Brain switch that gets people hooked on booze, drugs or cigarettes is identified by scientists
Scientists say they have identified a brain switch that gets people hooked on alcohol, drugs and cigarettes.
The finding opens the door to developing treatments to fight addictions — like the opioid epidemic gripping the US.
Researchers in New York exposed mice to a particular sound before giving them either a reward — sugar water — or ‘punishment’ — water.
Scans showed that key neurons in the amygdalae started to fire in response to the noises, teaching the animals to associate a sound with a specific reward. But when these neurons were inhibited, the mice could not learn the meaning of the sounds.
The above scan shows an amygdala inside the brain of a mouse (red dot on the left). Humans and mice carry this brain structure
Every human has two amygdalae, areas of grey matter in the brain that help regulate emotions.
The two work together, but typically the left is associated with positive feelings while the right manages negative emotions.
The tiny regions help us learn and remember, trigger our fight-or-flight response and even prompt the release of dopamine, the feel-good hormone.
In experiments at Cold Spring Harbor laboratory, mice were trained to associate sounds with water becoming available.
They also learned to associate slow-wave sounds with receiving a dose of sugary water.
Brain scans showed the lab rodents’ brains responded differently depending on what sound they heard.
Lead author Dr Bo Li, a neurologist who led the research, said: ‘This is entirely new to us.
‘These neurons really care about the nature of each individual stimulus. It’s almost like a sensory area.’
The US team also saw that activation of the neurons increased more after training — suggesting they are important for learning.
In further tests, the neurons were then inhibited to stop mice from associating sounds with rewards or punishments. They also suppressed normal dopamine responses.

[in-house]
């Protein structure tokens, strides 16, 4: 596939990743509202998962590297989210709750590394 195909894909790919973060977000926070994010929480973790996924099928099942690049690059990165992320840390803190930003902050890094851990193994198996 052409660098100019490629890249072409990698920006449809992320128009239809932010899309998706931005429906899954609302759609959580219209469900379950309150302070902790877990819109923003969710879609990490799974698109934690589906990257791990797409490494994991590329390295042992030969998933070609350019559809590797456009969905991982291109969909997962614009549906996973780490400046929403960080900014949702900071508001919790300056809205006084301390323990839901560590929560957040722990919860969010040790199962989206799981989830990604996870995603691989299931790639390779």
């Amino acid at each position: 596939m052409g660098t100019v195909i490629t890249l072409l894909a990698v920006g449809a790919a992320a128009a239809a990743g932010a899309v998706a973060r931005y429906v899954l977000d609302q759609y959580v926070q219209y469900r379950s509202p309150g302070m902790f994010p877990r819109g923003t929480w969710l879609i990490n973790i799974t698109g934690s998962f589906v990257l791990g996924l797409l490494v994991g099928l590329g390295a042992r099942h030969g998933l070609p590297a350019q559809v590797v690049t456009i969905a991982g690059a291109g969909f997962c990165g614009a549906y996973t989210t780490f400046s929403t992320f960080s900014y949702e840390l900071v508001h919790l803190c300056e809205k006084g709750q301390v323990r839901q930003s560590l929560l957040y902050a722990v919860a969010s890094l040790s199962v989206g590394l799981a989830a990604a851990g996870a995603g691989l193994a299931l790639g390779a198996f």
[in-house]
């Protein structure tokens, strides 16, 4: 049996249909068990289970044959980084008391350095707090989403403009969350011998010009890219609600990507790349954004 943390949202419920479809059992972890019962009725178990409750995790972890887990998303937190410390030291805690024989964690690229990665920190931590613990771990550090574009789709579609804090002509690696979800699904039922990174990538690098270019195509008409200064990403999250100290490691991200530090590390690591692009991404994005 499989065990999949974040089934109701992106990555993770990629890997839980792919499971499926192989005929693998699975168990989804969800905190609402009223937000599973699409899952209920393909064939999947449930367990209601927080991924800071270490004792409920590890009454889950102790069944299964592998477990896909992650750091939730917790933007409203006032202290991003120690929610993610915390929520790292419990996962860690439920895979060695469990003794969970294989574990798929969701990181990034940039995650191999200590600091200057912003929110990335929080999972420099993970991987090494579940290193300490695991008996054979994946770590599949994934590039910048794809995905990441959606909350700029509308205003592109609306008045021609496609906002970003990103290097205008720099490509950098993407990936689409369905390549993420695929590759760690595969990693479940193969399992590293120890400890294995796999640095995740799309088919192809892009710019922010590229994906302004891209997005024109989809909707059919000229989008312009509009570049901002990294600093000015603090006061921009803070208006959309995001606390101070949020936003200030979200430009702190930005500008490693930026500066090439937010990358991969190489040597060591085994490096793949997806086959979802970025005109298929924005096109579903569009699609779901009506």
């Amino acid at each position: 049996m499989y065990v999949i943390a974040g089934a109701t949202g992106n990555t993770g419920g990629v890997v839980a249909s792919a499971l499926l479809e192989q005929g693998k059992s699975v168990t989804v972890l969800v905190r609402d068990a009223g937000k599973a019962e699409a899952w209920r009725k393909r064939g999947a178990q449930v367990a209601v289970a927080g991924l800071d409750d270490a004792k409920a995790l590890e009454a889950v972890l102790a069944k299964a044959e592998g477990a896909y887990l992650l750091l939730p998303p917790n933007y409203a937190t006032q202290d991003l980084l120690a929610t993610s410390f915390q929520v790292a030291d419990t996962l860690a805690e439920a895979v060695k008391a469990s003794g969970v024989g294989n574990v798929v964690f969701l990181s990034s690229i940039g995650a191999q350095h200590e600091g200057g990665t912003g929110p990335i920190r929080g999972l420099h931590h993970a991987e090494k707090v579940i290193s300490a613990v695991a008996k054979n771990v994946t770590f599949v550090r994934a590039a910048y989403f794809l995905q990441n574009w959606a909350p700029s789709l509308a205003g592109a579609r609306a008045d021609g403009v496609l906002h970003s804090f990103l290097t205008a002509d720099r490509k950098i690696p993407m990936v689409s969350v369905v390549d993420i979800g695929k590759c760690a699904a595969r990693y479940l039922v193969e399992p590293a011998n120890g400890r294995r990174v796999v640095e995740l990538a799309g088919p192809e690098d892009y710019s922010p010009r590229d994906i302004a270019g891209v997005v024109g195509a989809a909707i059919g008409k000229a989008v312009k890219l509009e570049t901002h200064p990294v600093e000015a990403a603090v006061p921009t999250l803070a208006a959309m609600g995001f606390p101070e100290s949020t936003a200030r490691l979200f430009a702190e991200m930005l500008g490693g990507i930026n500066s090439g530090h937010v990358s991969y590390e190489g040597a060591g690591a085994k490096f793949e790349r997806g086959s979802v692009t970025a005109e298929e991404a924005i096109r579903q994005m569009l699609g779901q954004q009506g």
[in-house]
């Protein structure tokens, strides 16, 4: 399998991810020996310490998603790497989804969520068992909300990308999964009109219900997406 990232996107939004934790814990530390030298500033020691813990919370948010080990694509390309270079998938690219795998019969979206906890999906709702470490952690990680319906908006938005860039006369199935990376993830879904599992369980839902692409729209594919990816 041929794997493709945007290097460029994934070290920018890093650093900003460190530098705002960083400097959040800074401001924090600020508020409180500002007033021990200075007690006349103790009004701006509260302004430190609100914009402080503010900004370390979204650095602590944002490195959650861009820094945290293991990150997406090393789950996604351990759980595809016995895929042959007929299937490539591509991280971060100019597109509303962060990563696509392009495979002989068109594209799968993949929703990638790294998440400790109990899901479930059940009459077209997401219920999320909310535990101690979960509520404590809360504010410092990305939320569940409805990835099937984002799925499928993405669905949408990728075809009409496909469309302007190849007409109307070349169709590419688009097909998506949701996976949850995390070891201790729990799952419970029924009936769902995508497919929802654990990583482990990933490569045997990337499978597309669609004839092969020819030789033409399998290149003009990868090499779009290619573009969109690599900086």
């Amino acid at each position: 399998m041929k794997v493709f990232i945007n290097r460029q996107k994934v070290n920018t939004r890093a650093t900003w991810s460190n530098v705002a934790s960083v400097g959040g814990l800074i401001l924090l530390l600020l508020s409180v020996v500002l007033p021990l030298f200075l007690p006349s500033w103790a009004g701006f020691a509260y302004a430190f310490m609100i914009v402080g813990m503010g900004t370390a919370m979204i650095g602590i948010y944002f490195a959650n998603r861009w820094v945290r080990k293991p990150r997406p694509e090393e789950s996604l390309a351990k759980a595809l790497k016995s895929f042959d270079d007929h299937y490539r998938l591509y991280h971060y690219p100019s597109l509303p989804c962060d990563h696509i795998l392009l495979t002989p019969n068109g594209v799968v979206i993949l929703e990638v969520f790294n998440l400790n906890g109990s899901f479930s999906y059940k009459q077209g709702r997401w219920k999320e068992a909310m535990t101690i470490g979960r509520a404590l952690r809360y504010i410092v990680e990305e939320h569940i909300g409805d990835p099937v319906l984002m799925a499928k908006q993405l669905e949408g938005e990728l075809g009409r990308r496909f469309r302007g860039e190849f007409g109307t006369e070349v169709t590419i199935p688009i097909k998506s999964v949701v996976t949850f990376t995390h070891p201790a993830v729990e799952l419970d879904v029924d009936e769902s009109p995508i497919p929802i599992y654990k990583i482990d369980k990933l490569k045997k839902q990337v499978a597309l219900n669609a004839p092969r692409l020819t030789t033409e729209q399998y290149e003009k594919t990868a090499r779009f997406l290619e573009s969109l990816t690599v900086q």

Results showed that these mice struggled to learn the association between sounds and the type of food being received.
Dr Li explained: ‘While previous research had linked the central amygdala to dopamine neurons, it was unclear exactly how they were connected.
‘We found those neurons are required for normal function for dopamine neurons, and therefore are important for reward learning.
‘That is direct evidence of how they regulate the function of dopamine neurons.’
Dr Li and colleagues now plan to examine the relationship of the amygdala with addiction.
Their trials are currently in mice but could eventually advance to other animals including apes before reaching humans.
The research could one day lead to better treatments for opioid and methamphetamine addiction.
For the experiment, mice heard a signal before either being offered water or sucrose. Scans showed they had learned to associate specific sounds with specific rewards or punishments
Dr Li said: ‘Our study provides a basis for developing more specific ways to regulate these neurons in different disease conditions.’
The US is currently in the grips of an opioid epidemic, with a record 108,000 Americans having died from overdoses.
The rising deaths are being attributed to fentanyl, which is up to 100 times more potent than morphine, being mixed with other drugs with people being unaware that the drug they are using contains heroin.
There are also mounting concerns over drugs being mixed with xylazine, an animal tranquilizer, which overdose medication naloxone does not work against.
The study is published in the journal Nature.